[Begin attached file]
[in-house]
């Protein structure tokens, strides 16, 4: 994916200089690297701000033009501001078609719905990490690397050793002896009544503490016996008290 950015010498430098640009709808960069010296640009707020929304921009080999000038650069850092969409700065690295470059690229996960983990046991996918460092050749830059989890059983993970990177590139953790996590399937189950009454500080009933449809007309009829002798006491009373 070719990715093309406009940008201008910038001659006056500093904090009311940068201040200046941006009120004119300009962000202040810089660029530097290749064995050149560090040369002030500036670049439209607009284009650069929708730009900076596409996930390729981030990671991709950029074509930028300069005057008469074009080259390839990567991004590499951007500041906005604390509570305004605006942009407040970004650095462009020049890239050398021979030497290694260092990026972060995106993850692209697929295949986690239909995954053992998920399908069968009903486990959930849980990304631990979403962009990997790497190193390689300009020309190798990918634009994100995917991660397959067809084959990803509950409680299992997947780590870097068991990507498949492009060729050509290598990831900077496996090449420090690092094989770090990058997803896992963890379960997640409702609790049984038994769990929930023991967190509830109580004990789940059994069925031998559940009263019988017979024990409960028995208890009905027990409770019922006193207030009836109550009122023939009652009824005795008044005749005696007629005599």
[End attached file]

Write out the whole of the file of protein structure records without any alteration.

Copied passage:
[in-house]
């Protein structure tokens, strides 16, 4: 994916200089690297701000033009501001078609719905990490690397050793002896009544503490016996008290 950015010498430098640009709808960069010296640009707020929304921009080999000038650069850092969409700065690295470059690229996960983990046991996918460092050749830059989890059983993970990177590139953790996590399937189950009454500080009933449809007309009829002798006491009373 070719990715093309406009940008201008910038001659006056500093904090009311940068201040200046941006009120004119300009962000202040810089660029530097290749064995050149560090040369002030500036670049439209607009284009650069929708730009900076596409996930390729981030990671991709950029074509930028300069005057008469074009080259390839990567991004590499951007500041906005604390509570305004605006942009407040970004650095462009020049890239050398021979030497290694260092990026972060995106993850692209697929295949986690239909995954053992998920399908069968009903486990959930849980990304631990979403962009990997790497190193390689300009020309190798990918634009994100995917991660397959067809084959990803509950409680299992997947780590870097068991990507498949492009060729050509290598990831900077496996090449420090690092094989770090990058997803896992963890379960997640409702609790049984038994769990929930023991967190509830109580004990789940059994069925031998559940009263019988017979024990409960028995208890009905027990409770019922006193207030009836109550009122023939009652009824005795008044005749005696007629005599």